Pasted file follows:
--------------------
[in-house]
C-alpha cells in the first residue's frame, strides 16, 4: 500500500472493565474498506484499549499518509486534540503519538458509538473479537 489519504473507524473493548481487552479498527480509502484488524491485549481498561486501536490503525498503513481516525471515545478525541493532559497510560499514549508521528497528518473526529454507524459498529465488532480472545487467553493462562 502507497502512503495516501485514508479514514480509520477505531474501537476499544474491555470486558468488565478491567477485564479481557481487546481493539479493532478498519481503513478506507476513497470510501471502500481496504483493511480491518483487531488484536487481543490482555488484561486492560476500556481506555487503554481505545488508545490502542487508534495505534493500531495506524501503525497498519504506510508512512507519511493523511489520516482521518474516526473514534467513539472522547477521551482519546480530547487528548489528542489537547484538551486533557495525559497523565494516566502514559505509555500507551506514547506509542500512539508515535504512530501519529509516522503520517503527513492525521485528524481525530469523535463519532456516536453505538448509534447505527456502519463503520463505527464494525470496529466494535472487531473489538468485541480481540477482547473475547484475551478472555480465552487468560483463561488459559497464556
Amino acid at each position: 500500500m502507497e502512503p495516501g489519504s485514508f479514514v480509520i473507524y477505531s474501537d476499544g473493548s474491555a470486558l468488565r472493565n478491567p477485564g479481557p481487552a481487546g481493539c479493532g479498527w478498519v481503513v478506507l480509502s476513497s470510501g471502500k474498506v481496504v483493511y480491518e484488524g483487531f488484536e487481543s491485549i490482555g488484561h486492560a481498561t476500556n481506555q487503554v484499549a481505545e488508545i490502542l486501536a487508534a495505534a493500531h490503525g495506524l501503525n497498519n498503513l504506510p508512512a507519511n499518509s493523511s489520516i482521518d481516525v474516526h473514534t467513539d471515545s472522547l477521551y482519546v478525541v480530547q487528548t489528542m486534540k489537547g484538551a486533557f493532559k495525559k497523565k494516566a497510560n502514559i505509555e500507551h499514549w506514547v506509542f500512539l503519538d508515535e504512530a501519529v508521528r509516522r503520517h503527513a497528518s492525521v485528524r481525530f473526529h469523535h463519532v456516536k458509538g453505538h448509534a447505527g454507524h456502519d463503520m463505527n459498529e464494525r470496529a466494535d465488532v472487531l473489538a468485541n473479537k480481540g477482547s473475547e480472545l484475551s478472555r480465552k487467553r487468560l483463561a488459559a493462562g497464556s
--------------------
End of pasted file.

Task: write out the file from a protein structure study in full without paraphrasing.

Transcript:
[in-house]
C-alpha cells in the first residue's frame, strides 16, 4: 500500500472493565474498506484499549499518509486534540503519538458509538473479537 489519504473507524473493548481487552479498527480509502484488524491485549481498561486501536490503525498503513481516525471515545478525541493532559497510560499514549508521528497528518473526529454507524459498529465488532480472545487467553493462562 502507497502512503495516501485514508479514514480509520477505531474501537476499544474491555470486558468488565478491567477485564479481557481487546481493539479493532478498519481503513478506507476513497470510501471502500481496504483493511480491518483487531488484536487481543490482555488484561486492560476500556481506555487503554481505545488508545490502542487508534495505534493500531495506524501503525497498519504506510508512512507519511493523511489520516482521518474516526473514534467513539472522547477521551482519546480530547487528548489528542489537547484538551486533557495525559497523565494516566502514559505509555500507551506514547506509542500512539508515535504512530501519529509516522503520517503527513492525521485528524481525530469523535463519532456516536453505538448509534447505527456502519463503520463505527464494525470496529466494535472487531473489538468485541480481540477482547473475547484475551478472555480465552487468560483463561488459559497464556
Amino acid at each position: 500500500m502507497e502512503p495516501g489519504s485514508f479514514v480509520i473507524y477505531s474501537d476499544g473493548s474491555a470486558l468488565r472493565n478491567p477485564g479481557p481487552a481487546g481493539c479493532g479498527w478498519v481503513v478506507l480509502s476513497s470510501g471502500k474498506v481496504v483493511y480491518e484488524g483487531f488484536e487481543s491485549i490482555g488484561h486492560a481498561t476500556n481506555q487503554v484499549a481505545e488508545i490502542l486501536a487508534a495505534a493500531h490503525g495506524l501503525n497498519n498503513l504506510p508512512a507519511n499518509s493523511s489520516i482521518d481516525v474516526h473514534t467513539d471515545s472522547l477521551y482519546v478525541v480530547q487528548t489528542m486534540k489537547g484538551a486533557f493532559k495525559k497523565k494516566a497510560n502514559i505509555e500507551h499514549w506514547v506509542f500512539l503519538d508515535e504512530a501519529v508521528r509516522r503520517h503527513a497528518s492525521v485528524r481525530f473526529h469523535h463519532v456516536k458509538g453505538h448509534a447505527g454507524h456502519d463503520m463505527n459498529e464494525r470496529a466494535d465488532v472487531l473489538a468485541n473479537k480481540g477482547s473475547e480472545l484475551s478472555r480465552k487467553r487468560l483463561a488459559a493462562g497464556s